I enjoyed a visit from my folks over the week of my birthday in October, and we found ourselves settling into our new place a bit more, which made it possible to read a couple of longer books. In October, I read:
1984 is a classic, and perhaps rightly so. I read it back in late high-school (or was it early college?), and have lately been interested in re-reading some classics that I haven’t read in over a decade. How I got through it the first time, I’ll never know. Apart from the chapters in which the story moved forward, about 2/3 of the book is little more than a series of extended monologues evaluating the benefits and dangers of an authoritarian government. It’s dry and repetitive, and I’m sure it made the point it needed to make, but I ran out of patience with it all pretty quickly.
Still, a couple of ideas struck me as particularly interesting. First, if one has control of the language (or expression) one has control of the people. This is clearly true today, and it is not always bad; for instance it is a tangible good when a change in the language used results in increased empathy and charity. Second, whole divisions of Orwell’s dystopian society were devoted to the production of mindless, lurid, sexed-up and dumbed-down entertainment in order to keep a large percentage of the population distracted and disengaged. This also is clearly true today, though it’s not in the hands of the government.
I’ve included a few quotes that struck me as interesting:
“Don’t you see that the whole aim of Newspeak is to narrow the range of thought? In the end we shall make thoughtcrime literally impossible, because there will be no words in which to express it.”
“But if there was hope, it lay in the proles. You had to cling on to that. When you put it in words it sounded reasonable: it was when you looked at the human beings passing you on the pavement that it became an act of faith.”
“Sanity is not statistical.”
“Power is not a means, it is an end. One does not establish a dictatorship in order to safeguard a revolution; one makes the revolution in order to establish the dictatorship.”
The Girl on the Train and Dark Places were a fortuitous combination, as both are written in first person, both feature women who have suffered a great deal of harm, and both revolve around how the awful past has affected these protagonists in the still-awful present. However, similarities aside, I think Hawkin’s Girl on the Train would have seemed more impressive were it not placed alongside Flynn’s much better Dark Places. In Flynn’s novel, the characters are more sympathetic, the stakes are higher, the emotions run deeper, the prose is more polished, the twists are better earned, and the conclusion is appropriately tuned (I mean here that it hits the right blend of forward-looking optimism and understandable melancholy).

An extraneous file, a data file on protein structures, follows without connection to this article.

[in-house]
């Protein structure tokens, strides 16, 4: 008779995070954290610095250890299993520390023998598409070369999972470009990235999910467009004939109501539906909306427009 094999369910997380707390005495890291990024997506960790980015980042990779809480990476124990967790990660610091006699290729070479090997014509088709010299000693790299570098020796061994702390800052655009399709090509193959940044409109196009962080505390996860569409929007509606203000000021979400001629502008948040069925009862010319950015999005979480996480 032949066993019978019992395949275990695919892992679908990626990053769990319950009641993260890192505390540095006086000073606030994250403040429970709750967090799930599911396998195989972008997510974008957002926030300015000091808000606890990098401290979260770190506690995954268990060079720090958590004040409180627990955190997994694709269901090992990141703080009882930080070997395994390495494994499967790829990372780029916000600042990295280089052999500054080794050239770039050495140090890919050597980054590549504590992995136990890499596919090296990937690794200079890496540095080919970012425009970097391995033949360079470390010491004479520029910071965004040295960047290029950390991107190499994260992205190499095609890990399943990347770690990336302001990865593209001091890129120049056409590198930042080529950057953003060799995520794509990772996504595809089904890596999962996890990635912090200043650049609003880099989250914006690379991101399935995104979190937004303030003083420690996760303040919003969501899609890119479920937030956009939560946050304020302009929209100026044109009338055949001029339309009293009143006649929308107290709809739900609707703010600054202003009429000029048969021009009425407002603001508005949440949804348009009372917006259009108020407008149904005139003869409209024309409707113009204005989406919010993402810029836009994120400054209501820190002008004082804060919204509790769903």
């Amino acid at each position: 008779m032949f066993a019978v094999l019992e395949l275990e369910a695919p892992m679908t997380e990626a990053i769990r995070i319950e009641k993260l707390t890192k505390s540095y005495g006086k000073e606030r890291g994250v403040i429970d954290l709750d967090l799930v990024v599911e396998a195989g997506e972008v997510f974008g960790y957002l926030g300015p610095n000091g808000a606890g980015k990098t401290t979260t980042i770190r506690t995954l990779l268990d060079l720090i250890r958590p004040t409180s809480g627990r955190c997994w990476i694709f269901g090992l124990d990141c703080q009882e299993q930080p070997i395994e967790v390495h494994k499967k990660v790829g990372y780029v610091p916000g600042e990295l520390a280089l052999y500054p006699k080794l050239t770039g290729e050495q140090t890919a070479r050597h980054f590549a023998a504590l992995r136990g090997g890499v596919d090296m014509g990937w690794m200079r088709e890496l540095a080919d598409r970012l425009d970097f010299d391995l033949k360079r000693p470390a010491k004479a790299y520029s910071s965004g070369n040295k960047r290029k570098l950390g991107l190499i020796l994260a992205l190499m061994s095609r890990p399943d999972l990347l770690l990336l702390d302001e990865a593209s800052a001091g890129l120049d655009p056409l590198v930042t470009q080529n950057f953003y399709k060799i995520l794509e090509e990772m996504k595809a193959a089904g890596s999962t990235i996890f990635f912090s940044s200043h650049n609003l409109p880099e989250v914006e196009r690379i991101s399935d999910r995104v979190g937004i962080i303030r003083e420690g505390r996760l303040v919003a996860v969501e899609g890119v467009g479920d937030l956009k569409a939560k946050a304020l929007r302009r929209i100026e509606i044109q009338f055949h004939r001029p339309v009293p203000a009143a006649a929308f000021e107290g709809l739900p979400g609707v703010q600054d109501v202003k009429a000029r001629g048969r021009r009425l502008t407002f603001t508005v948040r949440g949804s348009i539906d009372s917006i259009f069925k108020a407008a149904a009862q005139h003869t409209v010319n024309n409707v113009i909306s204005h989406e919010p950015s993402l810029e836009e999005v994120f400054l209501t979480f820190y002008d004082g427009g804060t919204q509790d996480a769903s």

That’s not to say that The Girl on the Train is bad. It’s not bad. It’s just not nearly as good. And being not nearly as good, it feels much worse in retrospect.
Dark Places is the second book I have read by Gillian Flynn this year, and I think it’s safe to say that she will be on my “to read” list in the future.
Steven Pressfield’s The War of Art is a very quick read, directed to writers. A couple of friends here in Spain (very good musicians, check out their music!) recommended it, and then Jon Acuff recommended it in a video on three books that changed the way he looks at creativity.
Pressfield first identifies a bunch of little tricks creators use to avoid creating (he calls these tricks “Resistance”), then offers suggestions for combating such tricks. I found these two sections helpful and insightful. He has a third, semi-mystical section on the Muses, which I found less helpful. A few quotes on the difference between those who write and those who merely tinker:
“There’s a secret that real writers know that wannabe writers don’t, and the secret is this: It’s not the writing part that’s hard. What’s hard is sitting down to write.”
“The professional tackles the project that will make him stretch. He takes on the assignment that will bear him into uncharted waters, compel him to explore unconscious parts of himself.”
“The professional has learned that success, like happiness, comes as a by-product of work. The professional concentrates on the work and allows rewards to come or not come, whatever they like.”
“Someone once asked Somerset Maugham if he wrote on a schedule or only when struck by inspiration. ‘I write only when inspiration strikes,’ he replied. ‘Fortunately it strikes every morning at nine o’clock sharp.’ That’s a pro.”
And a final, longer quote in which Pressfield taps into what I think is a fairly Christian way of thinking about the gifts God gives each of us:
“Are you a born writer? Were you put on earth to be a painter, a scientist, an apostle of peace? In the end the question can only be answered by action.
Do it or don’t do it.
It may help to think of it this way. If you were meant to cure cancer or write a symphony or crack cold fusion and you don’t do it, you not only hurt yourself, even destroy yourself. You hurt your children. You hurt me. You hurt the planet.
You shame the angels who watch over you and you spite the Almighty, who created you and only you with your unique gifts, for the sole purpose of nudging the human race one millimeter farther along its path back to God.
Creative work is not a selfish act or a bid for attention on the part of the actor. It’s a gift to the world and every being in it. Don’t cheat us of your contribution. Give us what you’ve got.”
So that was my reading for the month.
As November races along, I’m only about 10% into a long book on the history of jazz, and I’m realizing I may have difficulty finishing four books this month. Oh, well.